Sermons from July 2022
Genesis 2:15 — In 2014, the Barna Group published a report about trends in faith, work, and calling among people who self-identify as Christians in the United States. The report included the following paragraph: “Most churchgoers are craving more direction and discipleship when it comes to the theology of calling, especially as it relates to work. Barna research shows nearly two-thirds of churched adults say it has been at least three years or more since they heard church teachings on…
It seems the last few years have witnessed a dramatic increase in the politicization of our nation. The expected patriotic response to the sight of our nation’s flag or the singing of our national anthem has been joined by a growing tension in our country, a tension built on the belief that the future of our nation hangs in the balance. That tension has resulted in distrust and fear that enflames existing political and social divisions in our country and has engendered a rising suspicion of those who hold differing opinions. And, as we have all seen (and probably even experienced), that distrust has broken relationships and even festered into violence. Given the political climate in our nation, we should ask ourselves, “How should following Jesus shape my politics?” This lesson will consider Jesus and his kingdom to prepare us for our group discussions this evening that will explore practical applications of Jesus’ kingdom in our nation’s current political setting.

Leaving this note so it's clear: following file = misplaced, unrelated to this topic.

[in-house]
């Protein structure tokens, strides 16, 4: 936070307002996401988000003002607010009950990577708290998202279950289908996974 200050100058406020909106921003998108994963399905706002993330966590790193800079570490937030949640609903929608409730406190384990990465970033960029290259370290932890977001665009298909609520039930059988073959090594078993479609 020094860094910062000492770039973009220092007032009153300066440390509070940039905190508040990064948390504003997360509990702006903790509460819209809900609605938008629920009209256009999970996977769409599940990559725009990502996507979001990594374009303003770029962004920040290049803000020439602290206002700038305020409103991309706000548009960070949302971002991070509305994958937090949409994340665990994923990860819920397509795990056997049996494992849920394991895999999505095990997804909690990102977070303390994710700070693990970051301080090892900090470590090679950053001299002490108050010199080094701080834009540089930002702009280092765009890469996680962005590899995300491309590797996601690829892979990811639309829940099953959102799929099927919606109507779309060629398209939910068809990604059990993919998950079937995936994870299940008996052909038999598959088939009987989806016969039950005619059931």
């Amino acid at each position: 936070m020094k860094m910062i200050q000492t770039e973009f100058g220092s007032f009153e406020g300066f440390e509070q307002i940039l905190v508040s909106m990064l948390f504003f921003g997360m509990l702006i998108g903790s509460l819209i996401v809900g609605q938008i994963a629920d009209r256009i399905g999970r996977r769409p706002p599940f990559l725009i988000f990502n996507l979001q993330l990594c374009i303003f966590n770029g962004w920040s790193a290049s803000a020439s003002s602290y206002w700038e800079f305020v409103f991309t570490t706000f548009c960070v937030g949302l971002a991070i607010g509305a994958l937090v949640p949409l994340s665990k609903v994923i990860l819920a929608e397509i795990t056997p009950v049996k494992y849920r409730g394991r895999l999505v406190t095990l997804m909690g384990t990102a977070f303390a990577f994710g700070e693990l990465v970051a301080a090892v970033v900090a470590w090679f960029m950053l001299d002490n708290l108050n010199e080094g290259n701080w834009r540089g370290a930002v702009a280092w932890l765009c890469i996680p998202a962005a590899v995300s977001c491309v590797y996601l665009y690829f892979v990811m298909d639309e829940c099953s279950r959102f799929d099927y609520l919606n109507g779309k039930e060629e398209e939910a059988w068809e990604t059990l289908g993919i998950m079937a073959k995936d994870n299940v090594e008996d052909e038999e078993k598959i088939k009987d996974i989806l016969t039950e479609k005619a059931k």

Mark 4: 21-23
The concept of “community” reached a popular level when I was in graduate school in the late 1990s. It had become a way of casually defining people based on their assumed sociological needs. While the idea certainly possessed rigor, I often saw it uncritically used to reduce the impulse to be part of a group to no more than a longing for belonging. In reference to religion, for example, some would offhandedly comment that it offered like-minded people a community without seriously considering the ideas that formed the community and motivated individuals to want to belong to such a group. Even though some might misuse it, community nevertheless occupies a vitally important role in Christianity. Rather than merely being the result of the desire for belonging, God designed the church as a community built on the foundation of Jesus. It requires participants to understand and believe in Jesus’ authoritative identity and submit themselves to the purposes he sets for the church. As we continue to explore our effort to be like Jesus, we will use Paul’s comments about the church in Ephesians to consider the relationship between Christlikeness and community.